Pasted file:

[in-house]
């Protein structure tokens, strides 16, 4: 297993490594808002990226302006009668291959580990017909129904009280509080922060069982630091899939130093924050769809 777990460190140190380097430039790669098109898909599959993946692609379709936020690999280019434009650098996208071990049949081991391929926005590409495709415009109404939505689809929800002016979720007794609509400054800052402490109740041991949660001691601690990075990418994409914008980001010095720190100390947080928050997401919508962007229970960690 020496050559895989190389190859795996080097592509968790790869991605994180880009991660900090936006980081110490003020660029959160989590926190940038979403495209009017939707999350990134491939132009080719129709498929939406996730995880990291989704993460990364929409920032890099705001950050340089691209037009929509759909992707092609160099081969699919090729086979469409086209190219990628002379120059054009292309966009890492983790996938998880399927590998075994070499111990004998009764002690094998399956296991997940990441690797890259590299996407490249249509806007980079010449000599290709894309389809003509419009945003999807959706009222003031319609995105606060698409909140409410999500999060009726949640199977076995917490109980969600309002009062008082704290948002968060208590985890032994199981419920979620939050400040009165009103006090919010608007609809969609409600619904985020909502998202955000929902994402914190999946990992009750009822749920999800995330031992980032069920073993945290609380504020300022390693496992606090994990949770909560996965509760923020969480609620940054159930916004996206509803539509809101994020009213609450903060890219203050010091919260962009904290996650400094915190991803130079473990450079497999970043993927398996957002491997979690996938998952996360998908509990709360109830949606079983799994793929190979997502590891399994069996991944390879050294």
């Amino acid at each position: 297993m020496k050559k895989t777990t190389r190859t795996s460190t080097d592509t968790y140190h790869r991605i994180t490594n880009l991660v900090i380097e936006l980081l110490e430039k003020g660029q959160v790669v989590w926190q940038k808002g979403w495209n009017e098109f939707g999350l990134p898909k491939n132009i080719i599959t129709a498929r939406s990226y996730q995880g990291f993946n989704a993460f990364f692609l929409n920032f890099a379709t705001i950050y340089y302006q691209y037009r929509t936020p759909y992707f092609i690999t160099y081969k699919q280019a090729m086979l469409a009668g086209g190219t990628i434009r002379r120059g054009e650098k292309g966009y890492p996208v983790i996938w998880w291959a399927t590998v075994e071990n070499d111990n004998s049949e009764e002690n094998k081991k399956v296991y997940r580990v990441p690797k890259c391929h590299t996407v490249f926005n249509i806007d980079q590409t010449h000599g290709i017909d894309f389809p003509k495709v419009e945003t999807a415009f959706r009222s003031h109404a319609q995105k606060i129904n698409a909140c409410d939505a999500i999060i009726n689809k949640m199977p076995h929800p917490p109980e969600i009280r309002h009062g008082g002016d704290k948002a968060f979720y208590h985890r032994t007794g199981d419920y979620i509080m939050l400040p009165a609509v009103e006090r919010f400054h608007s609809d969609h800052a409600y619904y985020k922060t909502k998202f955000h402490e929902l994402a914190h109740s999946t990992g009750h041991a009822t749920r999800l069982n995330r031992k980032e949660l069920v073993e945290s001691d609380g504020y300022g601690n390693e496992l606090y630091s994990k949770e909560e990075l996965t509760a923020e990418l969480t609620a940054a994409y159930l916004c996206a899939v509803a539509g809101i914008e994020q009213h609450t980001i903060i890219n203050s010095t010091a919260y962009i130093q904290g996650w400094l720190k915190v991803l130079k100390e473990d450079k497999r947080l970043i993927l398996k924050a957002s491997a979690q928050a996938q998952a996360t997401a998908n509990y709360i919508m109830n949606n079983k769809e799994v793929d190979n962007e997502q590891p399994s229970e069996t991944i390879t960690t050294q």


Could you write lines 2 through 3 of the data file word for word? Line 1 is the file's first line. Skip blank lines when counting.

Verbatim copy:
């Protein structure tokens, strides 16, 4: 297993490594808002990226302006009668291959580990017909129904009280509080922060069982630091899939130093924050769809 777990460190140190380097430039790669098109898909599959993946692609379709936020690999280019434009650098996208071990049949081991391929926005590409495709415009109404939505689809929800002016979720007794609509400054800052402490109740041991949660001691601690990075990418994409914008980001010095720190100390947080928050997401919508962007229970960690 020496050559895989190389190859795996080097592509968790790869991605994180880009991660900090936006980081110490003020660029959160989590926190940038979403495209009017939707999350990134491939132009080719129709498929939406996730995880990291989704993460990364929409920032890099705001950050340089691209037009929509759909992707092609160099081969699919090729086979469409086209190219990628002379120059054009292309966009890492983790996938998880399927590998075994070499111990004998009764002690094998399956296991997940990441690797890259590299996407490249249509806007980079010449000599290709894309389809003509419009945003999807959706009222003031319609995105606060698409909140409410999500999060009726949640199977076995917490109980969600309002009062008082704290948002968060208590985890032994199981419920979620939050400040009165009103006090919010608007609809969609409600619904985020909502998202955000929902994402914190999946990992009750009822749920999800995330031992980032069920073993945290609380504020300022390693496992606090994990949770909560996965509760923020969480609620940054159930916004996206509803539509809101994020009213609450903060890219203050010091919260962009904290996650400094915190991803130079473990450079497999970043993927398996957002491997979690996938998952996360998908509990709360109830949606079983799994793929190979997502590891399994069996991944390879050294």
């Amino acid at each position: 297993m020496k050559k895989t777990t190389r190859t795996s460190t080097d592509t968790y140190h790869r991605i994180t490594n880009l991660v900090i380097e936006l980081l110490e430039k003020g660029q959160v790669v989590w926190q940038k808002g979403w495209n009017e098109f939707g999350l990134p898909k491939n132009i080719i599959t129709a498929r939406s990226y996730q995880g990291f993946n989704a993460f990364f692609l929409n920032f890099a379709t705001i950050y340089y302006q691209y037009r929509t936020p759909y992707f092609i690999t160099y081969k699919q280019a090729m086979l469409a009668g086209g190219t990628i434009r002379r120059g054009e650098k292309g966009y890492p996208v983790i996938w998880w291959a399927t590998v075994e071990n070499d111990n004998s049949e009764e002690n094998k081991k399956v296991y997940r580990v990441p690797k890259c391929h590299t996407v490249f926005n249509i806007d980079q590409t010449h000599g290709i017909d894309f389809p003509k495709v419009e945003t999807a415009f959706r009222s003031h109404a319609q995105k606060i129904n698409a909140c409410d939505a999500i999060i009726n689809k949640m199977p076995h929800p917490p109980e969600i009280r309002h009062g008082g002016d704290k948002a968060f979720y208590h985890r032994t007794g199981d419920y979620i509080m939050l400040p009165a609509v009103e006090r919010f400054h608007s609809d969609h800052a409600y619904y985020k922060t909502k998202f955000h402490e929902l994402a914190h109740s999946t990992g009750h041991a009822t749920r999800l069982n995330r031992k980032e949660l069920v073993e945290s001691d609380g504020y300022g601690n390693e496992l606090y630091s994990k949770e909560e990075l996965t509760a923020e990418l969480t609620a940054a994409y159930l916004c996206a899939v509803a539509g809101i914008e994020q009213h609450t980001i903060i890219n203050s010095t010091a919260y962009i130093q904290g996650w400094l720190k915190v991803l130079k100390e473990d450079k497999r947080l970043i993927l398996k924050a957002s491997a979690q928050a996938q998952a996360t997401a998908n509990y709360i919508m109830n949606n079983k769809e799994v793929d190979n962007e997502q590891p399994s229970e069996t991944i390879t960690t050294q």